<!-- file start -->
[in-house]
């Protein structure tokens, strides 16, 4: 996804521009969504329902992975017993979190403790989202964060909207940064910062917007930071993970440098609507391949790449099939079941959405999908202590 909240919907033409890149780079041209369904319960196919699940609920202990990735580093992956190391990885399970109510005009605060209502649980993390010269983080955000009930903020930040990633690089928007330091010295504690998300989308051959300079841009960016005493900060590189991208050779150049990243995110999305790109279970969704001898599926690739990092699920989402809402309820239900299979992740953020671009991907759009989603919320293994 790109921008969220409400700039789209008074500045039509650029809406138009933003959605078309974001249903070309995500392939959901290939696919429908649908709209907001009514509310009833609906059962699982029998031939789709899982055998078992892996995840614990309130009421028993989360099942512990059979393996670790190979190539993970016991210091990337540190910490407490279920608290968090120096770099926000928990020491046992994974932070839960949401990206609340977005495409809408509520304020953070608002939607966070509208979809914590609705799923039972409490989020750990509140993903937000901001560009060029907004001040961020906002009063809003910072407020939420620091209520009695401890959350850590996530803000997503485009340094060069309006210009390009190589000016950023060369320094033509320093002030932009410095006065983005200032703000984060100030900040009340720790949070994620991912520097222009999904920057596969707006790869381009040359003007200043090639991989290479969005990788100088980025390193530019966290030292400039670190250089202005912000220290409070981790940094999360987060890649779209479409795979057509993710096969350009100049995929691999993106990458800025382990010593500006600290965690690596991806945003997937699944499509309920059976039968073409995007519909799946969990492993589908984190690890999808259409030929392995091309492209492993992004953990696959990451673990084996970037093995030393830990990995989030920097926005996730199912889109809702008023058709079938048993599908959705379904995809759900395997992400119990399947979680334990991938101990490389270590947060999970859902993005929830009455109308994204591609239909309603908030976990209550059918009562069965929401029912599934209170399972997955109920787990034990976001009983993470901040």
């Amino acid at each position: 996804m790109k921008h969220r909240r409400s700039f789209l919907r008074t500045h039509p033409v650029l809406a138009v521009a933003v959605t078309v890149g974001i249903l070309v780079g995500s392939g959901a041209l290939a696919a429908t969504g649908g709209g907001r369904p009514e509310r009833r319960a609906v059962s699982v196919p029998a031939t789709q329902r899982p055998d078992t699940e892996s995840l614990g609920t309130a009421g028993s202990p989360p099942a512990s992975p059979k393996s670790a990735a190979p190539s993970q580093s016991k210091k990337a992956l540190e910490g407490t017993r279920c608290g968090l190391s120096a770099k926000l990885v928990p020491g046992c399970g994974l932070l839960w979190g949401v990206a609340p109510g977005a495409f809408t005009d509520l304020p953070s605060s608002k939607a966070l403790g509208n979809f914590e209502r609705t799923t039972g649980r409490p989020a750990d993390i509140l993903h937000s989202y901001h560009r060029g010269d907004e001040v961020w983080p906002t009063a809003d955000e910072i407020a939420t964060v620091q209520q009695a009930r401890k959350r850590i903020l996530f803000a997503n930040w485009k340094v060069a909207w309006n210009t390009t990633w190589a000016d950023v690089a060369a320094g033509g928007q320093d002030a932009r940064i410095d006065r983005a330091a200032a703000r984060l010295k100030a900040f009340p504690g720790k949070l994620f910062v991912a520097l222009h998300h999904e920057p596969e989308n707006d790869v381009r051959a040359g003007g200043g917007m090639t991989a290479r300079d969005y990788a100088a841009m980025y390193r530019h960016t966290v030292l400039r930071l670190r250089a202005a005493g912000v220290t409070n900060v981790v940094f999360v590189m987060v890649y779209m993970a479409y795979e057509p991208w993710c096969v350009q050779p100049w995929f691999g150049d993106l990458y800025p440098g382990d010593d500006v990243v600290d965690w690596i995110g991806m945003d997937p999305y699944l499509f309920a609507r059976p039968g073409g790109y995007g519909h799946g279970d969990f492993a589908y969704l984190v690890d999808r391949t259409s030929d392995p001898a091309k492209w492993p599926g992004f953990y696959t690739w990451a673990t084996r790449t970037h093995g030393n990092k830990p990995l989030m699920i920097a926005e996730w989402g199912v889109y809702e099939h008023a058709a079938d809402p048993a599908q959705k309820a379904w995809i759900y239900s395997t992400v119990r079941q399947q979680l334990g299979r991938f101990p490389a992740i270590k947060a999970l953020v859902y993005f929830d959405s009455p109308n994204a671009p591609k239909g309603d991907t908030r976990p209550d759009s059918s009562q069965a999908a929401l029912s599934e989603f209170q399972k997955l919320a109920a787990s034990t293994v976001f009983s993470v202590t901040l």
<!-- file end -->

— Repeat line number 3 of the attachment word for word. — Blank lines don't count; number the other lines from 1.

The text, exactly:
């Amino acid at each position: 996804m790109k921008h969220r909240r409400s700039f789209l919907r008074t500045h039509p033409v650029l809406a138009v521009a933003v959605t078309v890149g974001i249903l070309v780079g995500s392939g959901a041209l290939a696919a429908t969504g649908g709209g907001r369904p009514e509310r009833r319960a609906v059962s699982v196919p029998a031939t789709q329902r899982p055998d078992t699940e892996s995840l614990g609920t309130a009421g028993s202990p989360p099942a512990s992975p059979k393996s670790a990735a190979p190539s993970q580093s016991k210091k990337a992956l540190e910490g407490t017993r279920c608290g968090l190391s120096a770099k926000l990885v928990p020491g046992c399970g994974l932070l839960w979190g949401v990206a609340p109510g977005a495409f809408t005009d509520l304020p953070s605060s608002k939607a966070l403790g509208n979809f914590e209502r609705t799923t039972g649980r409490p989020a750990d993390i509140l993903h937000s989202y901001h560009r060029g010269d907004e001040v961020w983080p906002t009063a809003d955000e910072i407020a939420t964060v620091q209520q009695a009930r401890k959350r850590i903020l996530f803000a997503n930040w485009k340094v060069a909207w309006n210009t390009t990633w190589a000016d950023v690089a060369a320094g033509g928007q320093d002030a932009r940064i410095d006065r983005a330091a200032a703000r984060l010295k100030a900040f009340p504690g720790k949070l994620f910062v991912a520097l222009h998300h999904e920057p596969e989308n707006d790869v381009r051959a040359g003007g200043g917007m090639t991989a290479r300079d969005y990788a100088a841009m980025y390193r530019h960016t966290v030292l400039r930071l670190r250089a202005a005493g912000v220290t409070n900060v981790v940094f999360v590189m987060v890649y779209m993970a479409y795979e057509p991208w993710c096969v350009q050779p100049w995929f691999g150049d993106l990458y800025p440098g382990d010593d500006v990243v600290d965690w690596i995110g991806m945003d997937p999305y699944l499509f309920a609507r059976p039968g073409g790109y995007g519909h799946g279970d969990f492993a589908y969704l984190v690890d999808r391949t259409s030929d392995p001898a091309k492209w492993p599926g992004f953990y696959t690739w990451a673990t084996r790449t970037h093995g030393n990092k830990p990995l989030m699920i920097a926005e996730w989402g199912v889109y809702e099939h008023a058709a079938d809402p048993a599908q959705k309820a379904w995809i759900y239900s395997t992400v119990r079941q399947q979680l334990g299979r991938f101990p490389a992740i270590k947060a999970l953020v859902y993005f929830d959405s009455p109308n994204a671009p591609k239909g309603d991907t908030r976990p209550d759009s059918s009562q069965a999908a929401l029912s599934e989603f209170q399972k997955l919320a109920a787990s034990t293994v976001f009983s993470v202590t901040l």